It is that time of year when employers are contemplating utilizing interns during the summer months. Employers must ask themselves the question as to whether interns should be paid a minimum wage and overtime in accordance with the Fair Labor Standards Act (FLSA), or not? Employers who intend to engage with interns should ask themselves this question and may want to consider the guidelines referenced in this article. Employers should also understand that the criteria for internships has changed over the last couple of years and that they must follow the FLSA guidelines as written today.
Since 2010, the U.S. Department of Labor Wage and Hour Division utilized a six-factor test to determine if an intern was an employee or an intern. If the individual met all six-factors, only then was the employer legally able to consider he/she an intern. In January of 2018, the U.S. Department of Labor Wage and Hour Division released a new test called the “primary beneficiary test”. The “primary beneficiary test” is geared toward determining whether or not the intern or student is the “primary beneficiary” of the relationship. This test allows courts to test the “economic reality” of the intern-employer relationship to determine the “primary beneficiary.” To put it in laymen’s terms, if the employer is the “primary beneficiary” of the relationship, the intern or student must be paid, and if the intern or student is the “primary beneficiary”, the intern or student, may be unpaid.
Internships should be constructed around a classroom or learning environment. Formal agreements with a high school, college or university who exercises oversight over the internship program and where the intern receives education credit for the experience should be implemented. The more that the experience provides the student with skills that may be used in multiple employment settings, the more likely the intern would be viewed as receiving training. If the intern is involved in an employer’s actual operations by learning skills that directly benefit the employer’s operation through the performance of routine work, the more the relationship is viewed as an employment relationship and not an internship. Thus, the intern must be paid in accordance with the guidelines of the FLSA.
If an employer utilizes interns to complement their existing workforce then interns should be paid at least minimum wage and compensated for their overtime, generally hours worked over 40 in a workweek, depending upon the state. If the employer would have hired temporary employees or required current employees to work additional hours had the interns not performed the work, then the interns are viewed as employees entitled to compensation in accordance with the guidelines of the FLSA.
If the employer provides job shadowing opportunities that allow an intern to learn under the close supervision of employees and they perform no work, or minimal work, this activity is likely to be considered an educational experience. However, if the intern receives the same level of supervision as other employees, it would suggest an employment relationship compared to an educational and/or training relationship.
In summary, the following seven criteria must be considered when conducting the ‘primary beneficiary test”:
- The intern and the employer both must clearly understand that there is no expectation of compensation. Any promise of compensation, express or implied, suggests that the intern is an employee—and vice versa.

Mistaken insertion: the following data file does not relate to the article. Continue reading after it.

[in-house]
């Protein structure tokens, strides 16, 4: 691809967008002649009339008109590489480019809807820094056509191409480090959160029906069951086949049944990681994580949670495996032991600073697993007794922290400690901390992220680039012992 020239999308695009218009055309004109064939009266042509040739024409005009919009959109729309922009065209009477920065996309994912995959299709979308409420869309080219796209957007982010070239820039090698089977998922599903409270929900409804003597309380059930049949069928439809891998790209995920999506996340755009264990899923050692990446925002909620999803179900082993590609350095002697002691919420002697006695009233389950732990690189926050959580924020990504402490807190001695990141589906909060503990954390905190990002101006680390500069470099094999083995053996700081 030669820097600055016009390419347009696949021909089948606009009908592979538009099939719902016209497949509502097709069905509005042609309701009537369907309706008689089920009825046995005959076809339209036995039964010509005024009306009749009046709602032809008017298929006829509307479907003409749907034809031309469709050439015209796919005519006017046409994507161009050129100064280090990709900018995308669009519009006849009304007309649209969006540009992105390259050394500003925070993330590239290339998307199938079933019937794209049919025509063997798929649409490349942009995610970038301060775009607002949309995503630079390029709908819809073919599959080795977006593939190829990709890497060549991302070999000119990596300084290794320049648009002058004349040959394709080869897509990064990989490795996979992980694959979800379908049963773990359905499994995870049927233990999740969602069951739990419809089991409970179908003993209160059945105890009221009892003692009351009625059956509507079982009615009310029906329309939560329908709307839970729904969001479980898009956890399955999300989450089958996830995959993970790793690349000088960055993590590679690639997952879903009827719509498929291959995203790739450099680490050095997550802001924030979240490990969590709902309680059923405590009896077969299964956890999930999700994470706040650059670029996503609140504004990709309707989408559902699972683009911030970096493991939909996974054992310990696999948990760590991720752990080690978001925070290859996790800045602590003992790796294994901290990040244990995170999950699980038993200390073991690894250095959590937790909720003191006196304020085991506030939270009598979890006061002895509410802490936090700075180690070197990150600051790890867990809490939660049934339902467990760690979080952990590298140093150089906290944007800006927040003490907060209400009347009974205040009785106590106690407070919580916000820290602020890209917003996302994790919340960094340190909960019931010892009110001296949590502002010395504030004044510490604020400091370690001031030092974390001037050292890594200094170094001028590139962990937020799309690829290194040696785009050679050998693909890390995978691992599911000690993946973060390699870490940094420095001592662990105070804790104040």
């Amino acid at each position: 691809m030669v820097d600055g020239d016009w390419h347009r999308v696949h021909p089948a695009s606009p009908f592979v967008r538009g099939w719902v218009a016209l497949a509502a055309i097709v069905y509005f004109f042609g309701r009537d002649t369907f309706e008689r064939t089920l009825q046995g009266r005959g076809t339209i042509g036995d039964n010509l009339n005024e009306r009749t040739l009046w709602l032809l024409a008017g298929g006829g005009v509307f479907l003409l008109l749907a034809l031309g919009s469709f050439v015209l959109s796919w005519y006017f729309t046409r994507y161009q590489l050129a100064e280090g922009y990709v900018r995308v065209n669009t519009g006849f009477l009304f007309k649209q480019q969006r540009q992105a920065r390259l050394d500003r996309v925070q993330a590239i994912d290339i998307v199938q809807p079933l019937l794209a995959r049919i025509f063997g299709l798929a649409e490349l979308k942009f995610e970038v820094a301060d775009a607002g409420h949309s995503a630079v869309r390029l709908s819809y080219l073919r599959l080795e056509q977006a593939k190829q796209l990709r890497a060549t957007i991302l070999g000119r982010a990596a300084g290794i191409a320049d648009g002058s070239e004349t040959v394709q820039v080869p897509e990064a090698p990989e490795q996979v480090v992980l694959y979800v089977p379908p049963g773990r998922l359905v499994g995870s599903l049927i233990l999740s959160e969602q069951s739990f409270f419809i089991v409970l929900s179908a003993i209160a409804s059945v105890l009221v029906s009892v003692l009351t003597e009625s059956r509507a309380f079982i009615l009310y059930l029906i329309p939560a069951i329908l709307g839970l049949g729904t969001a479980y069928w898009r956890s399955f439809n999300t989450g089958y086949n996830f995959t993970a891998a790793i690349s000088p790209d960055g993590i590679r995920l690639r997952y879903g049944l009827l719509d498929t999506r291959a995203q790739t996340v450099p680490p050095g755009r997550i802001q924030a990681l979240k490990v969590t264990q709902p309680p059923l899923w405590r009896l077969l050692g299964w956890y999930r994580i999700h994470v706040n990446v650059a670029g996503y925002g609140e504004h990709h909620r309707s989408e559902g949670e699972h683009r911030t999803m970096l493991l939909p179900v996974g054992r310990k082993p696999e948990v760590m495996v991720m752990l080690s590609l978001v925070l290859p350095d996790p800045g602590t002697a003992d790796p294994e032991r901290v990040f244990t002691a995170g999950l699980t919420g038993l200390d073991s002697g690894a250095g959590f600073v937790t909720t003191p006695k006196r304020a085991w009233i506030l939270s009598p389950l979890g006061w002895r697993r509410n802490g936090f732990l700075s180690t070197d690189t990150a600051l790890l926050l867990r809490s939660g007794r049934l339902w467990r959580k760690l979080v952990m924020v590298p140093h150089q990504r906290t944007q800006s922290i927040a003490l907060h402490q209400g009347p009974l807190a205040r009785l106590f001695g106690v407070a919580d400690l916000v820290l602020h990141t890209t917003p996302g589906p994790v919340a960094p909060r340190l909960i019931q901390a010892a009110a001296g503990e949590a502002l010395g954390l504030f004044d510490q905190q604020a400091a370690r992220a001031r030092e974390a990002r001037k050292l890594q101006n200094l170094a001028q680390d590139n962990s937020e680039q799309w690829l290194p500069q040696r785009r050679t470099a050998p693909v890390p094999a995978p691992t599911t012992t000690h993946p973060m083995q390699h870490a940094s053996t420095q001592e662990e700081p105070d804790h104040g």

- The internship must provide training that would be similar to that which would be given in an educational environment, including the clinical and other hands-on training provided by educational institutions.
- The internship must be tied to the intern’s formal education program by integrated coursework or the receipt of academic credit.
- The internship must accommodate the intern’s academic commitments by corresponding to the academic calendar.
- The internship’s duration must be limited to the period in which the internship provides the intern with beneficial learning.
- The intern’s work must complement, rather than displace, the work of paid employees while providing significant educational benefits to the intern.
- The intern and the employer must both understand that the internship is conducted without entitlement to a paid job at the conclusion of the internship.
While these criteria are directed toward for-profit entities, the U.S. Department of Labor Wage and Hour Division notes that there is an exception to the rule for individuals who volunteer their time, freely and without anticipation of compensation, for religious, charitable, civic, or humanitarian purposes to non-profit organizations. Further, unpaid internships for public sector and non-profit charitable organizations, where the intern or student volunteers without expectation of compensation, are generally permissible.
Unlike in the past, where the previous six-factor test was adhered to tightly by courts, the new “primary beneficiary test” has been described as a more flexible test where no individual factor is conclusive. Subsequently, determining whether an intern or student is actually an employee under the Fair Labor Standards Act (FLSA) ultimately depends on the specific circumstances of each case.
Employers who are a for-profit and are considering utilizing an intern or student this summer should consider the seven criteria listed above when designing their internship program to ensure that they comply with the Fair Labor Standards Act (FLSA) and the new “primary beneficiary test”.
For additional information on recommended guidelines for interns, please contact New Focus HR, LLC at www.NewFocushHR.com.
Written By: Patrick McKenna, SHRM-CP
Source: U.S. Department of Labor Wage and Hour Division, Fact Sheet #71: Internship Programs Under the Fair Labor Standards Act.